On Pop Music, Instagram Anxiety and Being Alone
It's comforting to see artists like Shamir, Rina Sawayama and Hannah Diamond make sense of my rabid internet addiction.
Hi. This is a monthly column where I'll be writing about something I've been unhealthily obsessed with. It is basically a written accompaniment to this meme. But with more music. Thanks.
"They say we don't feel pain, they say we're gross and vain," sings Shamir on their latest track "90's Kids", a gorgeous lo-fi ballad that has the sticky, meandering quality of something you'd overhear your flatmate humming in the shower, or crackling out your neighbour's radio. The sort of thing that would have you pressing your ear against the wall to get a better listen. Except it isn't just a catchy pop song. It also perfectly articulates that intoxicating blend of existential dread, paralysing anxiety and relatable humour that will be familiar to anybody who is young and spends a lot of time scrolling through memes on their phone until their eyes feel dry and their brain feels like a smashed compass.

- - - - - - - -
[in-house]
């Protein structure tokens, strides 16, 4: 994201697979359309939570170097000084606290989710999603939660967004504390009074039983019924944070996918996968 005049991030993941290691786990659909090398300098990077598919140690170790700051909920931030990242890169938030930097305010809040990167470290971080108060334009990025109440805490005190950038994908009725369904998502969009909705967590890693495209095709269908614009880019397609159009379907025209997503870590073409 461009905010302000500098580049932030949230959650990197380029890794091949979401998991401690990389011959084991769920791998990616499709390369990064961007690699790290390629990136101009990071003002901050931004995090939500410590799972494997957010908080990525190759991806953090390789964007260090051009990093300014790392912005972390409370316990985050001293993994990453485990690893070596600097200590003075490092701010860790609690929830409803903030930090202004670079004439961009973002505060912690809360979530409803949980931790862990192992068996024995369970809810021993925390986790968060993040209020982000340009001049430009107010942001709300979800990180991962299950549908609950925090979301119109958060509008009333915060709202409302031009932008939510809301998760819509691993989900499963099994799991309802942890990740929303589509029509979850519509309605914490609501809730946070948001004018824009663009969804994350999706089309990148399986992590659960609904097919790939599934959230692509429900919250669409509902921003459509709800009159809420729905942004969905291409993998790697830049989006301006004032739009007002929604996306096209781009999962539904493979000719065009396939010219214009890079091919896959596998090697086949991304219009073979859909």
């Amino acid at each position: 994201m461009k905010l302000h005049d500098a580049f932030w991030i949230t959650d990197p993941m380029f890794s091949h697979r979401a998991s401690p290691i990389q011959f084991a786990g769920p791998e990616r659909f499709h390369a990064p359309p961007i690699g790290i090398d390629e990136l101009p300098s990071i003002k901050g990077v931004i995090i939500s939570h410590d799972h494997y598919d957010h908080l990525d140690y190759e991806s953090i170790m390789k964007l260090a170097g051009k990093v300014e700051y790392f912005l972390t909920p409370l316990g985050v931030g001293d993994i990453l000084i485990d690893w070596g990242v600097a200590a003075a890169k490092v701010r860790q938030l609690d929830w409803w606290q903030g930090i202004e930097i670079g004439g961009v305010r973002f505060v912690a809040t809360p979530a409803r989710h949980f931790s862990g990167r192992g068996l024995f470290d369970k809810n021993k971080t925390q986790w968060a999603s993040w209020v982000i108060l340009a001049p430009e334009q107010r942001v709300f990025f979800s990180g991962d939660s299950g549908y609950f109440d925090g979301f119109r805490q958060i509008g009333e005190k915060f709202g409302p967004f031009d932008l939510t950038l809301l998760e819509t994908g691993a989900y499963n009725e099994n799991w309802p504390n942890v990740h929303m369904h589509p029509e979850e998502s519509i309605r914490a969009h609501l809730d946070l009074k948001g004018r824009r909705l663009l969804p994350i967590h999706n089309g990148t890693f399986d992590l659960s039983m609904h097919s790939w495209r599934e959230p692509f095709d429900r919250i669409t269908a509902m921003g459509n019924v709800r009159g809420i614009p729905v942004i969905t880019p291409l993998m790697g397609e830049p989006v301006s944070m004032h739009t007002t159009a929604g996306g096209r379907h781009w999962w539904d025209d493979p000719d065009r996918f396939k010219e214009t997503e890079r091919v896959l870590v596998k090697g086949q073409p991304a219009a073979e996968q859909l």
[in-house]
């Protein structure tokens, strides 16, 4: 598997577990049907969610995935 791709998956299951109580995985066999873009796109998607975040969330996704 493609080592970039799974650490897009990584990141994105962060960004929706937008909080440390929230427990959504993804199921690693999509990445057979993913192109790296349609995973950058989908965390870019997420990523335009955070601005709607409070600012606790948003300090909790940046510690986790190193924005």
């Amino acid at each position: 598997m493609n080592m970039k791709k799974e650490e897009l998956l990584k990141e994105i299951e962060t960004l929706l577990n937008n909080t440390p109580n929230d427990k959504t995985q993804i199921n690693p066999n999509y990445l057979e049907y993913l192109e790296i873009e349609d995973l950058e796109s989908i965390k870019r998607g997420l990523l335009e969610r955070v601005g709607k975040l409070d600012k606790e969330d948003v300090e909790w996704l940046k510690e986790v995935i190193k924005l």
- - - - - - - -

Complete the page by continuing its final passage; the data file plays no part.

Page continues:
I spent my upbringing in various neighbourhoods in London surrounded by constant noise and incessant movement. I always seemed to be running for a bus, or squeezing through crowds of people, screaming kids, blaring car speakers, my feet slapping against gum-tacked concrete pavements on the way to school. But as the only child of a single mum who worked evenings to keep us both afloat, I also spent a lot of time completely alone. This was before the internet became ubiquitous, and we didn't own a television, so there would be great stretches of time spent doing things I can barely remember now. Writing letters to people that don't exist. Secretly reading the sex columns in my mum's stack of old Cosmopolitan magazines. Staring out the window at passersby and imagining their names and house interiors. If that sounds kind of depressing, it really wasn't. But it did imbue me with a deep and genuine desire to be frequently alone, jostled up against the need to be constantly enveloped in noise and mental activity, that has lasted well into adulthood – and it's a tension that has since manifested itself in being online, in scrolling through Instagram, repeatedly tagging people in memes, but speaking to no one IRL for vast periods of time.